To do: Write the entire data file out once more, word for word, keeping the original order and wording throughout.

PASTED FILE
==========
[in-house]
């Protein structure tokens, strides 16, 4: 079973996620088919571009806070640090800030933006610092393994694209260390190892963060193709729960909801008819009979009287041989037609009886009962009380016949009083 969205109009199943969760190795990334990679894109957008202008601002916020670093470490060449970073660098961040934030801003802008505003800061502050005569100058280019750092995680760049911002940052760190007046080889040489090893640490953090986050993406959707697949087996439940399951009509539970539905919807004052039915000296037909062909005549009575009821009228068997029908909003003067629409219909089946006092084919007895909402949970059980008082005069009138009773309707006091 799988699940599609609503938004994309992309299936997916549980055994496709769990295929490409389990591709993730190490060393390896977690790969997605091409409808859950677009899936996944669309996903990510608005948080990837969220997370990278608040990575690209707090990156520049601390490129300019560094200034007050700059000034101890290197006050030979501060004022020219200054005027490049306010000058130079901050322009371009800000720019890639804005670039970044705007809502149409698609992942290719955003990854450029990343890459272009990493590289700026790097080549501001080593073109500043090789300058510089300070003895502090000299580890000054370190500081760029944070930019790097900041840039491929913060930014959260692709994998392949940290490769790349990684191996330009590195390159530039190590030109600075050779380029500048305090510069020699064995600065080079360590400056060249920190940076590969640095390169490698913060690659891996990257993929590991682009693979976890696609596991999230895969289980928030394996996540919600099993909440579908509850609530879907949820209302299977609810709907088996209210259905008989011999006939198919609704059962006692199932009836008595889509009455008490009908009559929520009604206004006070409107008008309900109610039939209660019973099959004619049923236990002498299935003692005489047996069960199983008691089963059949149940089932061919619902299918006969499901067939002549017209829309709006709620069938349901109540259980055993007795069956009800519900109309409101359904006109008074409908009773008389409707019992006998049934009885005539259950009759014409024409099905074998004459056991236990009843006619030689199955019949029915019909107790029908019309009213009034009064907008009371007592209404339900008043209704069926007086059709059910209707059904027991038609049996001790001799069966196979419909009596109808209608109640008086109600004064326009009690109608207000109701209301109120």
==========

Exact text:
[in-house]
């Protein structure tokens, strides 16, 4: 079973996620088919571009806070640090800030933006610092393994694209260390190892963060193709729960909801008819009979009287041989037609009886009962009380016949009083 969205109009199943969760190795990334990679894109957008202008601002916020670093470490060449970073660098961040934030801003802008505003800061502050005569100058280019750092995680760049911002940052760190007046080889040489090893640490953090986050993406959707697949087996439940399951009509539970539905919807004052039915000296037909062909005549009575009821009228068997029908909003003067629409219909089946006092084919007895909402949970059980008082005069009138009773309707006091 799988699940599609609503938004994309992309299936997916549980055994496709769990295929490409389990591709993730190490060393390896977690790969997605091409409808859950677009899936996944669309996903990510608005948080990837969220997370990278608040990575690209707090990156520049601390490129300019560094200034007050700059000034101890290197006050030979501060004022020219200054005027490049306010000058130079901050322009371009800000720019890639804005670039970044705007809502149409698609992942290719955003990854450029990343890459272009990493590289700026790097080549501001080593073109500043090789300058510089300070003895502090000299580890000054370190500081760029944070930019790097900041840039491929913060930014959260692709994998392949940290490769790349990684191996330009590195390159530039190590030109600075050779380029500048305090510069020699064995600065080079360590400056060249920190940076590969640095390169490698913060690659891996990257993929590991682009693979976890696609596991999230895969289980928030394996996540919600099993909440579908509850609530879907949820209302299977609810709907088996209210259905008989011999006939198919609704059962006692199932009836008595889509009455008490009908009559929520009604206004006070409107008008309900109610039939209660019973099959004619049923236990002498299935003692005489047996069960199983008691089963059949149940089932061919619902299918006969499901067939002549017209829309709006709620069938349901109540259980055993007795069956009800519900109309409101359904006109008074409908009773008389409707019992006998049934009885005539259950009759014409024409099905074998004459056991236990009843006619030689199955019949029915019909107790029908019309009213009034009064907008009371007592209404339900008043209704069926007086059709059910209707059904027991038609049996001790001799069966196979419909009596109808209608109640008086109600004064326009009690109608207000109701209301109120």